Some insurers may ask for details of all mental health episodes no matter when they occurred, especially for more serious incidents such as attempted suicide or in-patient treatment.
Others may only ask about the last five or ten years, so if your illness happened before then, you may not need to disclose it.
Many standard policies will just rule out cover for pre-existing medical conditions, which isn’t much help for example with travel cover, if you have a crisis while abroad and end up needing emergency medical treatment.
The impact on your price and cover will be driven by factors including which type of insurance you're applying for, what you suffered from, when, and how you were treated.
Dr Kathryn Knowles, from specialist protection insurance broker Cura, said: “For example with life insurance, insurers are aware that the most common conditions such as anxiety and depression are part and parcel of life.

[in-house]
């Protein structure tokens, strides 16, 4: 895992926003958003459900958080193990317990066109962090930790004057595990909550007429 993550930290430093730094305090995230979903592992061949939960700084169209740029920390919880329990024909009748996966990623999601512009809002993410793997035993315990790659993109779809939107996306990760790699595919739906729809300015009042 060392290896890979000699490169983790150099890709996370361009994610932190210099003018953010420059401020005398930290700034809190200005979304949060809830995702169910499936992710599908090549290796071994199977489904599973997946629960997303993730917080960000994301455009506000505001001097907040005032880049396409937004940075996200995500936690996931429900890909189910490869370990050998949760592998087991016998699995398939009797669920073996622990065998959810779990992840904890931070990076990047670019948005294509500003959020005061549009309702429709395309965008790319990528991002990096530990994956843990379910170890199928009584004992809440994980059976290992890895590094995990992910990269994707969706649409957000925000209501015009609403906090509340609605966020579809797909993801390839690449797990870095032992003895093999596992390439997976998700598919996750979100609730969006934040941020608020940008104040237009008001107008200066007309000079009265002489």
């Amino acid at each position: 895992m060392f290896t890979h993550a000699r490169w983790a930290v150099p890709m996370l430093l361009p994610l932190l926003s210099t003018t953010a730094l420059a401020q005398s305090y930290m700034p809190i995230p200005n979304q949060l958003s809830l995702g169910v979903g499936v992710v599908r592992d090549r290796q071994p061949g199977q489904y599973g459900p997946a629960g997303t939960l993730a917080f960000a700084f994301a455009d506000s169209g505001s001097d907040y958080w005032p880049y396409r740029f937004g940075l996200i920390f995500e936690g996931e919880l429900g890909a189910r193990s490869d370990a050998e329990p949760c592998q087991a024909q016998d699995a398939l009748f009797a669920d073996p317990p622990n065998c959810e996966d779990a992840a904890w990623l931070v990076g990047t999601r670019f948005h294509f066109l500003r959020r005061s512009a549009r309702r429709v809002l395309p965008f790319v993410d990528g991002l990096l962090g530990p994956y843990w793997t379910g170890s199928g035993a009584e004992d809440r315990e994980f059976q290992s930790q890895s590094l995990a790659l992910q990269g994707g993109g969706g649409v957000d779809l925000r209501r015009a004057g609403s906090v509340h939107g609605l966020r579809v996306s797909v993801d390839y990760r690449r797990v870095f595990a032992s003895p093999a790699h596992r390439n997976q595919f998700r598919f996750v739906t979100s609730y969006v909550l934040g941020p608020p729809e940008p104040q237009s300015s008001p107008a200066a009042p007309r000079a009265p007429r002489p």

“You might see a premium increase if you needed more intervention than medication from a GP. Increases are usually in multiples of 50%, so you might see an increase from £5 to £7.50 a month.
“However, for income protection and critical illness, some insurers might exclude claims related to depression and anxiety or increase the price.”
Premiums can double, triple or even quadruple.
How to cut costs
If you have mental health issues, you may need to pay extra for assorted forms of insurance, but there are ways to bring prices down.
1. Increase your excess
Agreeing to pay a larger excess – that is, the amount of money you must pay towards a claim – can bring down your premium for general insurance such as car and travel policies. However, only consider this if you could afford to pay the excess if necessary.
2. Push back the payout
With income protection cover, choosing to wait longer after being off work before the policy starts paying out can bring down the monthly cost. This might be an option if you have the savings to tide you over after any sick pay from work stops.
3. Compare quotes